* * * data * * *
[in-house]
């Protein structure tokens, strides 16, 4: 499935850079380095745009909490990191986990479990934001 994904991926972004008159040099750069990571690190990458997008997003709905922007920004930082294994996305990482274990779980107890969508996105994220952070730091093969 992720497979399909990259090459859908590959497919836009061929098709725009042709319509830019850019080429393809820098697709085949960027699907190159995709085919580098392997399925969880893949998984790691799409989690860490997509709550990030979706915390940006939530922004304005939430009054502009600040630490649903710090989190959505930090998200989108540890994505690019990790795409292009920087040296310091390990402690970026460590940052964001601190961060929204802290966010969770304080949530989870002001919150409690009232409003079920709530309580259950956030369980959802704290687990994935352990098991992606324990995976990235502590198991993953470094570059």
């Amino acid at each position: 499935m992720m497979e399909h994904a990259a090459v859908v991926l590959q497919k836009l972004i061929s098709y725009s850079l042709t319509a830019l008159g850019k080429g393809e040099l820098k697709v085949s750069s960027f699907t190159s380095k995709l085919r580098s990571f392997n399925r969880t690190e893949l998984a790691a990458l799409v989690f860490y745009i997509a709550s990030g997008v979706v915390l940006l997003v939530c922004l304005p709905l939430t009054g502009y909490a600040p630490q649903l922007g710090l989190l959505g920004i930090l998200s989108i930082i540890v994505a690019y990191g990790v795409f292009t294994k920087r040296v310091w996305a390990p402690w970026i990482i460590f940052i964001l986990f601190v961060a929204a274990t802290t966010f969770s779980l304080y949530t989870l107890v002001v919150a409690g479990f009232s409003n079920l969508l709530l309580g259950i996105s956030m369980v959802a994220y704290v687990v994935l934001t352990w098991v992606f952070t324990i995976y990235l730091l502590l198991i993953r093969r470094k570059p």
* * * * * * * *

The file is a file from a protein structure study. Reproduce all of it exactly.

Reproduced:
[in-house]
């Protein structure tokens, strides 16, 4: 499935850079380095745009909490990191986990479990934001 994904991926972004008159040099750069990571690190990458997008997003709905922007920004930082294994996305990482274990779980107890969508996105994220952070730091093969 992720497979399909990259090459859908590959497919836009061929098709725009042709319509830019850019080429393809820098697709085949960027699907190159995709085919580098392997399925969880893949998984790691799409989690860490997509709550990030979706915390940006939530922004304005939430009054502009600040630490649903710090989190959505930090998200989108540890994505690019990790795409292009920087040296310091390990402690970026460590940052964001601190961060929204802290966010969770304080949530989870002001919150409690009232409003079920709530309580259950956030369980959802704290687990994935352990098991992606324990995976990235502590198991993953470094570059």
């Amino acid at each position: 499935m992720m497979e399909h994904a990259a090459v859908v991926l590959q497919k836009l972004i061929s098709y725009s850079l042709t319509a830019l008159g850019k080429g393809e040099l820098k697709v085949s750069s960027f699907t190159s380095k995709l085919r580098s990571f392997n399925r969880t690190e893949l998984a790691a990458l799409v989690f860490y745009i997509a709550s990030g997008v979706v915390l940006l997003v939530c922004l304005p709905l939430t009054g502009y909490a600040p630490q649903l922007g710090l989190l959505g920004i930090l998200s989108i930082i540890v994505a690019y990191g990790v795409f292009t294994k920087r040296v310091w996305a390990p402690w970026i990482i460590f940052i964001l986990f601190v961060a929204a274990t802290t966010f969770s779980l304080y949530t989870l107890v002001v919150a409690g479990f009232s409003n079920l969508l709530l309580g259950i996105s956030m369980v959802a994220y704290v687990v994935l934001t352990w098991v992606f952070t324990i995976y990235l730091l502590l198991i993953r093969r470094k570059p």